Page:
|Location:||Kingston upon Hull|
|Salary:||The fee waiver for 21/22 is £4500 (Home fee) and the maintenance grant is £15,609|
|Hours:||Full Time, Part Time|
|Placed On:||10th November 2021|
|Closes:||7th January 2022|
Modern Slavery in Literature: Searching for the Subaltern
About this project
Modern slavery involves the exploitation of a person in a form of incarceration for the financial or personal benefit of another; the exploitation can take many forms including labour, criminal or sexual exploitation, domestic servitude or organ harvesting. In 2020, criminal exploitation was by far the most common form of modern slavery reported by those identified by the National Referral Mechanism – the UK government’s formal identification and support system – and 74% of those identified were males. However, this picture is not reflected in contemporary British literary representations of modern slavery, where narratives of sexual exploitation of girls and women take the forefront.
This project will challenge, expose and dismantle prevailing ways of thinking about incarceration in British literature, focusing primarily on autobiographical accounts since 2010 but also potentially fictional narratives. The research will explore the complex processes involved in the production of such texts as well as their popularity, particularly in the aftermath of the Modern Slavery Act of 2015.
This PhD project is interdisciplinary, meaning that the successful candidate will be a part of the Faculty of Arts, Cultures and Education and the Wilberforce Institute for the study of Slavery and Emancipation.
For informal enquiries, please contact Dr Alicia Kidd (firstname.lastname@example.org)
About the research cluster
The successful candidate will join a vibrant, interdisciplinary research environment at the University of Hull's Cultures of Incarceration Centre (CIC) which is proud of its growing postgraduate community. The Centre explores creative responses to the experience of incarceration across cultures and continents, with ‘incarceration’ applied to a host of historical and contemporary contexts, including prisons, pandemics, and modern slavery. Our work informs wider discussions of race, class, gender, humanity, and citizenship in countries across the world, and pioneers new interdisciplinary ways of working with colleagues from across subject areas and in collaboration with external partners and stakeholders.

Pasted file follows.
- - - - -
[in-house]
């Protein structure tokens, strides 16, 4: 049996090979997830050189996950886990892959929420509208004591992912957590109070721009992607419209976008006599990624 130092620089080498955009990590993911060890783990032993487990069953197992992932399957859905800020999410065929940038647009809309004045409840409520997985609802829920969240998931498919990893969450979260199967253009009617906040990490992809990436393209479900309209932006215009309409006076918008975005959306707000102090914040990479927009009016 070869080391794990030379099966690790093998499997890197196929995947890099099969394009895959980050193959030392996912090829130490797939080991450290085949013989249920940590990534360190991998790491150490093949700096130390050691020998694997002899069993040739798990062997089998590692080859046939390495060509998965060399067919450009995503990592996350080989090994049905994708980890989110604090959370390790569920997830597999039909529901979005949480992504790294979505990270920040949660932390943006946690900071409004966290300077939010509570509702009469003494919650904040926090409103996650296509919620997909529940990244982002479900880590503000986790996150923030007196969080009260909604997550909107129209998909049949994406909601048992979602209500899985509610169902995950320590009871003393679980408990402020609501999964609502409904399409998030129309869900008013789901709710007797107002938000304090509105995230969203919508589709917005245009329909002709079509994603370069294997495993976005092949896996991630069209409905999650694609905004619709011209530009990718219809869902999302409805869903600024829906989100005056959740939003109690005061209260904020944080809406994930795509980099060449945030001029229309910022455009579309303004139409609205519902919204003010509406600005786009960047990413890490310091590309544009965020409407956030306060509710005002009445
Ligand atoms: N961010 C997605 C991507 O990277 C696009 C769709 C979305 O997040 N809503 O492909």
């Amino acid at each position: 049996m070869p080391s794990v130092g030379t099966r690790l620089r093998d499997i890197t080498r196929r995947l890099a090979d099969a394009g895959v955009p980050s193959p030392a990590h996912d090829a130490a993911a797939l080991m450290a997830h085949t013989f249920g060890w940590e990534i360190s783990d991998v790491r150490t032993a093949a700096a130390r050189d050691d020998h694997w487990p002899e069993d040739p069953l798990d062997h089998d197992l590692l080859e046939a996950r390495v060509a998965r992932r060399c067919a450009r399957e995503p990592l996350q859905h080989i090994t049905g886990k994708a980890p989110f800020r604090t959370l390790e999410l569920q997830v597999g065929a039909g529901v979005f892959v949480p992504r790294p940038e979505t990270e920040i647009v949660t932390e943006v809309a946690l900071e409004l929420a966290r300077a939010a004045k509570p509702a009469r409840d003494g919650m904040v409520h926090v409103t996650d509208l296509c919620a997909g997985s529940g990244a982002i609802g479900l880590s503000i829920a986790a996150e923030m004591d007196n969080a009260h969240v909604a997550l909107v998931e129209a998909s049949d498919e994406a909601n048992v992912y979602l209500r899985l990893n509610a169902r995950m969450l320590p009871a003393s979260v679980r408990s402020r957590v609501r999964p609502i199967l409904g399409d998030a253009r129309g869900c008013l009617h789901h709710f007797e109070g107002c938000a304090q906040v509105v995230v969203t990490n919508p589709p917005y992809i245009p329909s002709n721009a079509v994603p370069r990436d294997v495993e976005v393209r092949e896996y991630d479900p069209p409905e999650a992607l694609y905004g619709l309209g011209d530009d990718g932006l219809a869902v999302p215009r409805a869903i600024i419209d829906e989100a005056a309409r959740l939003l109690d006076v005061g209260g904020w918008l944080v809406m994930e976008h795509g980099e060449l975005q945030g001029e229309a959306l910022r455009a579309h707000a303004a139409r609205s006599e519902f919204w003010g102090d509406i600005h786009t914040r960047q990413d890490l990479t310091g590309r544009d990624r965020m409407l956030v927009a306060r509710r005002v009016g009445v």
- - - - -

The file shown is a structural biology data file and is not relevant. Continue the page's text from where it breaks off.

Please note that the successful candidate should be prepared to undertake fieldwork (whether in Hull, nationally, or internationally) as required.
The successful applicant will receive a fee waiver and a maintenance grant / stipend for three years (full-time) or five years (part-time), which covers the research period of the PhD. The fee waiver for 21/22 is £4500 (Home fee) and the maintenance grant is £15609. This rises each year in line with the UKRI’s recommended stipend allowance.
Submission of thesis
Submission of your final thesis is expected within three years and three months from the start of your PhD scholarship for full time and within five years and six months if studying part-time.
If you need to move into a fourth year (full time) or sixth year (part-time) to complete your thesis, please note that you will not receive a tuition fee waiver or maintenance grant during this period.
Eligibility, entry requirements and how to apply To find out more about the eligibility criteria, entry requirements and how to apply, please visit the University of Hull PhD scholarships webpage.
This opportunity comes with a home fee waiver only.
Closing date for applications
17.00 on Friday 7th January 2022.
Type / Role: